Acupuncture For Constipation?
Is it true that acupuncture can effectively treat constipation? Can you tell me what would be involved – how many treatments are needed and whether or not the results are long-lasting?
Andrew Weil, M.D. | December 30, 2021
There is no rule about what constitutes a normal number of bowel movements, which can range from several a day to just a few per week. Chronic constipation generally means having fewer than three bowel movements a week, with stools that are usually hard, dry, small and difficult to pass. Sometimes constipation is a reaction to dehydration, to a medication, or to changes in daily routine. It can also be associated with certain diseases and conditions, including Parkinson’s disease, lupus, and some cancers. In other people however, there is no known cause for the infrequency of bowel movements, and it is diagnosed as “functional constipation.” Acupuncture has been studied as treatment option, but the evidence that it works is mixed at best.
A report in the Journal of Integrative Medicine in November 2021 looked at 13 previously published studies on the use of acupuncture for functional constipation and found only weak evidence of its effectiveness. The authors concluded that acupuncture may be better than “sham acupuncture” (in which needles are not placed at acupuncture points and are not inserted as deeply or manipulated the way true acupuncture needles are) and may also be better than laxatives at achieving bowel movements. It stopped short of recommending acupuncture as a reliable therapy for addressing constipation, however, citing inconsistent results.
An earlier study from China found that electroacupuncture could help treat severe constipation in those with no underlying medical problem and no use of constipation-causing medications. In that study, 1,075 individuals were divided into 2 groups – those in one group received electroacupuncture while those in the other received sham treatments. Electroacupuncture involves low-voltage currents delivered through acupuncture needles. In this case, the needles were inserted at 6 points in the abdomen for 30 minutes per treatment.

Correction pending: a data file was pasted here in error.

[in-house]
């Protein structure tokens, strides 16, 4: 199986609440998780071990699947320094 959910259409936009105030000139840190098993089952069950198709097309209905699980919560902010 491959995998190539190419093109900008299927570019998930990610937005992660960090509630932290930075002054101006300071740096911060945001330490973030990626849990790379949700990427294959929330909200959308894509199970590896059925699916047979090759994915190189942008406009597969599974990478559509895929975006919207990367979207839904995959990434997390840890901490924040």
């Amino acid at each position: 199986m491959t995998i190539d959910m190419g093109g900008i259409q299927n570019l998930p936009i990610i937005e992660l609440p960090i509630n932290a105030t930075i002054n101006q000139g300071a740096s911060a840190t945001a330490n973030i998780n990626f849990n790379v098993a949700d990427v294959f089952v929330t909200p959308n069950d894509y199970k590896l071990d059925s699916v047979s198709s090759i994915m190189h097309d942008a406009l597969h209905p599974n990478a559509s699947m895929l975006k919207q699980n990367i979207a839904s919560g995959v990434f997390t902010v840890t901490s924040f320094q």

The researchers reported that 31 percent of the patients treated with electroacupuncture had an average of 3 or more bowel movements a week over the course of the 8-week study, and that almost 38 percent of them reported having 3 or more bowel movements per week during 12 weeks of follow up. Only 12 percent of the patients in the sham acupuncture group reported the same results during the 8 weeks of treatment and only 14 percent of them had equivalent relief during the 12 weeks of follow up. In addition, the patients who received electroacupuncture reported improvements in their general well-being and quality of life. The most common acupuncture-related side effects were hematoma (a collection of blood, usually clotted) at the site of needling, sleeplessness and sharp pain, although these were infrequent in both groups and were considered mild and transitory.
Electroacupuncture might be beneficial for some people suffering from severe constipation, especially constipation that hasn’t responded to other treatments. However, the study didn’t include follow-up to show whether or not the relief lasted longer than 12 weeks in the patients who reported a benefit. The researchers noted that 28 electroacupuncture treatments within 8 weeks could be burdensome for many patients.
Another consideration for patients in the U.S. is that neither Medicare nor Medicaid cover acupuncture, although some private insurance companies may provide coverage. Costs can range from $60 to $120 per treatment, or more.
I recommend trying a variety of lifestyle changes, including exercise, better hydration, more fiber in the diet, and stress management to address most cases of constipation. You can see my recommendations for dealing with constipation here.
Andrew Weil, M.D
Jun-peng Yao, Li-ping Chen, Xian-jun Xiao, Ting-hui Hou, Si-yuan Zhou, Ming-min Xu, Kai Wang, Yu-jun Hou, Lin Zhang, Ying Li, “Effectiveness and safety of acupuncture for treating functional constipation: An overview of systematic reviews,” Journal of Integrative Medicine, 2021, ISSN 2095-4964, https://doi.org/10.1016/j.joim.2021.11.001. (https://www.sciencedirect.com/science/article/pii/S2095496421001011)
Updated December 2021.